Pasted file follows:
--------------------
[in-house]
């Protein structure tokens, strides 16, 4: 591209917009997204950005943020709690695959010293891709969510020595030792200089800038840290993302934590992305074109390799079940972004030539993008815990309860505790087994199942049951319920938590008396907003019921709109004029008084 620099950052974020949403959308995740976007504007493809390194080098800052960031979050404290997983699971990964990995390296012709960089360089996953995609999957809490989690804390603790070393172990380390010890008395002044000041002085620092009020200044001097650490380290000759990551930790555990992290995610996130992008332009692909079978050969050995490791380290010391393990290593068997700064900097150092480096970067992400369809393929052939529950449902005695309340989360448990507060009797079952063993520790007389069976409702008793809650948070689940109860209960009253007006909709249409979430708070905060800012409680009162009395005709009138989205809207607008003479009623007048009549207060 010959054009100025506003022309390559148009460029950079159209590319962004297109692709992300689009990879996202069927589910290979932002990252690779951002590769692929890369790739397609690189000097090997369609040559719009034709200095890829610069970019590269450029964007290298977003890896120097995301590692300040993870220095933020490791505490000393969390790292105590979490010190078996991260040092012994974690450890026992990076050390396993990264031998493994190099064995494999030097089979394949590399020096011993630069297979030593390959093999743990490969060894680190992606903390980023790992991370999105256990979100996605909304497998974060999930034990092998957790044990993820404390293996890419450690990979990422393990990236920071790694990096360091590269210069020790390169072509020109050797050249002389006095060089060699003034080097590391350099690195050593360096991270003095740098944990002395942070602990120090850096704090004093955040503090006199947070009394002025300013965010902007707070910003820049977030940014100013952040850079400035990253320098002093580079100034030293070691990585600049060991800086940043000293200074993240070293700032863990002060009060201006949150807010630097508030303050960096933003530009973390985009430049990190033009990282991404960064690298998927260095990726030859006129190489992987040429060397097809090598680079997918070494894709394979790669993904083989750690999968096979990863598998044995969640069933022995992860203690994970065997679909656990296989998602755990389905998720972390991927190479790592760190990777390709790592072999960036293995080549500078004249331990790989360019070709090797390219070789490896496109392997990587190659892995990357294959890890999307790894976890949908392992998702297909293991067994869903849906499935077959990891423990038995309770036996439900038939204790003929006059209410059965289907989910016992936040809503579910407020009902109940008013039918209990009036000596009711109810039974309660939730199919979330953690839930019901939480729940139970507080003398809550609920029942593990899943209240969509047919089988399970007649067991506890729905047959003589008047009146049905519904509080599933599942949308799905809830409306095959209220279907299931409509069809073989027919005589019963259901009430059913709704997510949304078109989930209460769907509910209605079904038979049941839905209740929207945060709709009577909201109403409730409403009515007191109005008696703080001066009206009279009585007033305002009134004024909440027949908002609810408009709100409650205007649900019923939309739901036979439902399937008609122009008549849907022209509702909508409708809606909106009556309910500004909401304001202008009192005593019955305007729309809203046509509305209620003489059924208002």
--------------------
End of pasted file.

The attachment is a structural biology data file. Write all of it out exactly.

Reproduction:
[in-house]
């Protein structure tokens, strides 16, 4: 591209917009997204950005943020709690695959010293891709969510020595030792200089800038840290993302934590992305074109390799079940972004030539993008815990309860505790087994199942049951319920938590008396907003019921709109004029008084 620099950052974020949403959308995740976007504007493809390194080098800052960031979050404290997983699971990964990995390296012709960089360089996953995609999957809490989690804390603790070393172990380390010890008395002044000041002085620092009020200044001097650490380290000759990551930790555990992290995610996130992008332009692909079978050969050995490791380290010391393990290593068997700064900097150092480096970067992400369809393929052939529950449902005695309340989360448990507060009797079952063993520790007389069976409702008793809650948070689940109860209960009253007006909709249409979430708070905060800012409680009162009395005709009138989205809207607008003479009623007048009549207060 010959054009100025506003022309390559148009460029950079159209590319962004297109692709992300689009990879996202069927589910290979932002990252690779951002590769692929890369790739397609690189000097090997369609040559719009034709200095890829610069970019590269450029964007290298977003890896120097995301590692300040993870220095933020490791505490000393969390790292105590979490010190078996991260040092012994974690450890026992990076050390396993990264031998493994190099064995494999030097089979394949590399020096011993630069297979030593390959093999743990490969060894680190992606903390980023790992991370999105256990979100996605909304497998974060999930034990092998957790044990993820404390293996890419450690990979990422393990990236920071790694990096360091590269210069020790390169072509020109050797050249002389006095060089060699003034080097590391350099690195050593360096991270003095740098944990002395942070602990120090850096704090004093955040503090006199947070009394002025300013965010902007707070910003820049977030940014100013952040850079400035990253320098002093580079100034030293070691990585600049060991800086940043000293200074993240070293700032863990002060009060201006949150807010630097508030303050960096933003530009973390985009430049990190033009990282991404960064690298998927260095990726030859006129190489992987040429060397097809090598680079997918070494894709394979790669993904083989750690999968096979990863598998044995969640069933022995992860203690994970065997679909656990296989998602755990389905998720972390991927190479790592760190990777390709790592072999960036293995080549500078004249331990790989360019070709090797390219070789490896496109392997990587190659892995990357294959890890999307790894976890949908392992998702297909293991067994869903849906499935077959990891423990038995309770036996439900038939204790003929006059209410059965289907989910016992936040809503579910407020009902109940008013039918209990009036000596009711109810039974309660939730199919979330953690839930019901939480729940139970507080003398809550609920029942593990899943209240969509047919089988399970007649067991506890729905047959003589008047009146049905519904509080599933599942949308799905809830409306095959209220279907299931409509069809073989027919005589019963259901009430059913709704997510949304078109989930209460769907509910209605079904038979049941839905209740929207945060709709009577909201109403409730409403009515007191109005008696703080001066009206009279009585007033305002009134004024909440027949908002609810408009709100409650205007649900019923939309739901036979439902399937008609122009008549849907022209509702909508409708809606909106009556309910500004909401304001202008009192005593019955305007729309809203046509509305209620003489059924208002």